Crime / Drama / Mystery / Thriller

IMDb Rating 6.3 10 3,882


Downloaded times
August 12, 2020


Jakub Gierszal as Dyzio
720p.BLU 1080p.BLU
1.15 GB
English 2.0
23.976 fps
128 min
P/S N/A / N/A
2.37 GB
English 2.0
23.976 fps
128 min
P/S N/A / N/A

Movie Reviews

Reviewed by alexdeleonfilm 8 / 10 / 10

An impassioned plea to stop the officially sanctioned murder of wild life.

SPOOR (Pokot) was a Competition film at the2017 Berlin film festival. My festival day started with a trip to West Berlin to see this Polish competition entry at the lavish ZOO Palace theater, the most luxurious movie house on Earth at this moment. Agnieszka Holland's SPOOR, (Polish, Czech, Slovak co prod) takes place in a village in Southern Poland near the Czech border. It was (for a change) a very good competition film after a string of losers, with an unusually strong performance by Agnieszka Mandat (64) as Duszejko, the older woman who lives alone with her beloved two dogs, Whitey and Leila. When they disappear mysteriously she sets out on a crusade to stop the murder of animals in this wildlife rich region. The heavy in the film is the local priest..During a church sermon where he is basically defending the right to kill animals on religious grounds she gets up and berates the assembled congregation with the words "How can you listen to this bullshit!" and storms out. A film that Brigitte Bardot will love as will all animal lovers everywhere. Agnieszka Mandat could be a strong contender for an actress Bär in a Berlin competition slate rich with strong feminine roles. Another strong entry in polish director Agnieszka Holland's extremely varied filmography. Ms. Holland, now 68, began her career in Poland as an assistant to Andrzej Wajda then left Poland to flee Communusm and made many landmark in English with top international stars. Holland is arguably the outstanding woman director active in the world today.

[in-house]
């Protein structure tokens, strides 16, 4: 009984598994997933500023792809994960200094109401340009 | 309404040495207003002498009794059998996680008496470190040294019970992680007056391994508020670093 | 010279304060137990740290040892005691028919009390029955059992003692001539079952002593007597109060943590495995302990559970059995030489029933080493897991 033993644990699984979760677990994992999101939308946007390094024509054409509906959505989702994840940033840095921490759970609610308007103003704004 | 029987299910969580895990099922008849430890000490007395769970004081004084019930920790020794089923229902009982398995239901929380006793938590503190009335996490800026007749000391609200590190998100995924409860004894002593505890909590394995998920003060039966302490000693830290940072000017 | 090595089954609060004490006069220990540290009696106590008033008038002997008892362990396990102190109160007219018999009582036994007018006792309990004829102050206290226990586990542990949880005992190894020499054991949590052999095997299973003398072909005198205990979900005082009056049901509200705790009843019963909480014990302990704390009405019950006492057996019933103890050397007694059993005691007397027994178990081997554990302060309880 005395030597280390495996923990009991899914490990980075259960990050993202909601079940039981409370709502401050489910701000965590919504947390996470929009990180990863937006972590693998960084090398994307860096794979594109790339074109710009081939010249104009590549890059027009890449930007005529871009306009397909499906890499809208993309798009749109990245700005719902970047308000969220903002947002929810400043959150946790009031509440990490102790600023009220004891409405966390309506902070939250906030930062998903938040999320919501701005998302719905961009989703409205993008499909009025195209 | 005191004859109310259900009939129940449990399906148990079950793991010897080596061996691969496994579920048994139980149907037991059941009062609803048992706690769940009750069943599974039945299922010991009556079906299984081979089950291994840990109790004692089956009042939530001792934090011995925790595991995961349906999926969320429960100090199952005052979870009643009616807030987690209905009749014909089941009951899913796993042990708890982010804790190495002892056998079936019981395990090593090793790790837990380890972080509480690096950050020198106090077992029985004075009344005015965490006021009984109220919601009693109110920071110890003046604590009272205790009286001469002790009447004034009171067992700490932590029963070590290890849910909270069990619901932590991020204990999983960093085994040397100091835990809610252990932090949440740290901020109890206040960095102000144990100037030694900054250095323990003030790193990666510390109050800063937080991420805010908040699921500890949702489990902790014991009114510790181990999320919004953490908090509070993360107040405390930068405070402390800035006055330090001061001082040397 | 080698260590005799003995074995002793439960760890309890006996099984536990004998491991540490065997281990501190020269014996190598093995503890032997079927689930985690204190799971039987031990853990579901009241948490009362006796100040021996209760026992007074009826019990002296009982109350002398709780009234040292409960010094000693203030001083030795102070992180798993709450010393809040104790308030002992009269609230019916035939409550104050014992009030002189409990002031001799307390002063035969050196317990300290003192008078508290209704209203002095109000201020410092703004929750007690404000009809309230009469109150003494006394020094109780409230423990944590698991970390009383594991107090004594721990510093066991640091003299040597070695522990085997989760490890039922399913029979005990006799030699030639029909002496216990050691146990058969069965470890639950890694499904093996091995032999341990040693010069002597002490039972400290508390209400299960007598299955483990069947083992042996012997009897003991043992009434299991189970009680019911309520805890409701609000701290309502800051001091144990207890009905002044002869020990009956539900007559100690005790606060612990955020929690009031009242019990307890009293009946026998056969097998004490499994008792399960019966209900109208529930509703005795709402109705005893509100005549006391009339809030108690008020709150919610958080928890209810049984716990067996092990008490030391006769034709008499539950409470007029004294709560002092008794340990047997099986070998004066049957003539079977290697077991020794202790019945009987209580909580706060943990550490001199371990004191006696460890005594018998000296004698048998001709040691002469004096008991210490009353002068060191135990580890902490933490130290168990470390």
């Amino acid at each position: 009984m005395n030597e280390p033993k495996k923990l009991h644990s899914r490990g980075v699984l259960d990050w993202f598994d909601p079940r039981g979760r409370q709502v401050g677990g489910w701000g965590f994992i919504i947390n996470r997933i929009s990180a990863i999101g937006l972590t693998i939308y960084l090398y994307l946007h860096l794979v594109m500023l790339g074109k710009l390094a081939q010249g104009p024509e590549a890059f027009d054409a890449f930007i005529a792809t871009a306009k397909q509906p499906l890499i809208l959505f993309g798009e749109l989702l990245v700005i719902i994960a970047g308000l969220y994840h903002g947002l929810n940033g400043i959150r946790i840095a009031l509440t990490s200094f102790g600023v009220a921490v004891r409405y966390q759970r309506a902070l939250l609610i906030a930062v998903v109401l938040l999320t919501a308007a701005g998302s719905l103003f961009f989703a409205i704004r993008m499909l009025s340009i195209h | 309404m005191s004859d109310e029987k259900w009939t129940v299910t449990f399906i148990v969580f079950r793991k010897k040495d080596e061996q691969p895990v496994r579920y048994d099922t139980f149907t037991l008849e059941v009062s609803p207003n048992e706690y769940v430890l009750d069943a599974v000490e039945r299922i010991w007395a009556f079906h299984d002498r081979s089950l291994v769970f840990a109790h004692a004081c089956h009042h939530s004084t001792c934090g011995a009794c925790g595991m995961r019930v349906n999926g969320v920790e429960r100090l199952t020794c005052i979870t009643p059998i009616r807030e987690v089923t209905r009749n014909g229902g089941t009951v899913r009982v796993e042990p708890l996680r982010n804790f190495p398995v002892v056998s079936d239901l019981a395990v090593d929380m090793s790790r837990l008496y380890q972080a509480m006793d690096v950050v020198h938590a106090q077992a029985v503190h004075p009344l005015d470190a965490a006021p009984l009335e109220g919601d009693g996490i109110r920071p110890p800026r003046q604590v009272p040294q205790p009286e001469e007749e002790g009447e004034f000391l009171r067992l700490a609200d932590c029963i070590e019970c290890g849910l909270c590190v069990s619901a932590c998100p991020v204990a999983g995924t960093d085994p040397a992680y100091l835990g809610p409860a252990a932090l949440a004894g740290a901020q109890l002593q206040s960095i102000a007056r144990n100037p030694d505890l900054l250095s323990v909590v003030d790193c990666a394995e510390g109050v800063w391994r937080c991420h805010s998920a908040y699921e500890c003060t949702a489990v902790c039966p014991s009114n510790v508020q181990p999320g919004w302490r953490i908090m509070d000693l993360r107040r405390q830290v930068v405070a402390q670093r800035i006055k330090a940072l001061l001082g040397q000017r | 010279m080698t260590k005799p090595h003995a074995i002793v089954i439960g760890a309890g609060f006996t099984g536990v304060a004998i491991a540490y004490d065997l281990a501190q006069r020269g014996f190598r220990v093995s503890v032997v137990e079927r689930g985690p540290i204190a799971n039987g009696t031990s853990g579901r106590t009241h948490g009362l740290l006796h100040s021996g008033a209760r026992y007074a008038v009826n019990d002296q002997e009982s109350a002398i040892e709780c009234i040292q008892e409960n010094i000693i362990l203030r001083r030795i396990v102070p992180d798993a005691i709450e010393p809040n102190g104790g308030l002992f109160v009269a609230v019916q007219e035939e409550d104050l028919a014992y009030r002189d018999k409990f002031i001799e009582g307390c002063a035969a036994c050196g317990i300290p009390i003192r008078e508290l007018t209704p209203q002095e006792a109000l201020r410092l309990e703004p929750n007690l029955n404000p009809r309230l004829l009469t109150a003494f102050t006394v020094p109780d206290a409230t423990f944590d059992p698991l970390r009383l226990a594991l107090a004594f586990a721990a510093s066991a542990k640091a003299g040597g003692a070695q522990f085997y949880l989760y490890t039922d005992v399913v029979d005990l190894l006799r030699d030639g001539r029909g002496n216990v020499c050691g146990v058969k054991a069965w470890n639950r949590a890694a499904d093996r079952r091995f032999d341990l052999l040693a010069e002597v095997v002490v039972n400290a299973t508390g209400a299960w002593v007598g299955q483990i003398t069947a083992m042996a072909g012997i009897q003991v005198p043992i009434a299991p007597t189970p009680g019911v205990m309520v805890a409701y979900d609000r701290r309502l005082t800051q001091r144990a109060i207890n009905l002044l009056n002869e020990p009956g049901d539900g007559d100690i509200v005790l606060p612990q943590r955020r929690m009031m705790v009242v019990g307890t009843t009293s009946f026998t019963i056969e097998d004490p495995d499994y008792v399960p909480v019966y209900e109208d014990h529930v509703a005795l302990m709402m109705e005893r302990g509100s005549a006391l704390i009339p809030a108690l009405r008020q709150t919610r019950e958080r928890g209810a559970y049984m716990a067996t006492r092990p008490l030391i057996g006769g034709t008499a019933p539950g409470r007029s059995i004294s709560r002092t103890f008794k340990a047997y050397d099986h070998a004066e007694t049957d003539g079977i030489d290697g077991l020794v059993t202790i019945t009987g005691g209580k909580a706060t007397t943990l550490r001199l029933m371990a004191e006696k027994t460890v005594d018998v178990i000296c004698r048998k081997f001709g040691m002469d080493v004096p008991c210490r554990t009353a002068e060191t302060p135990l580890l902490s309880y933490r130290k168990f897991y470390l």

Reviewed by JvH48 9 / 10 / 10

Crime thriller hidden under struggle against needlessly hunting animals. Berlinale 2017 jury awarded it deservedly with Silver Bear Alfred Bauer Prize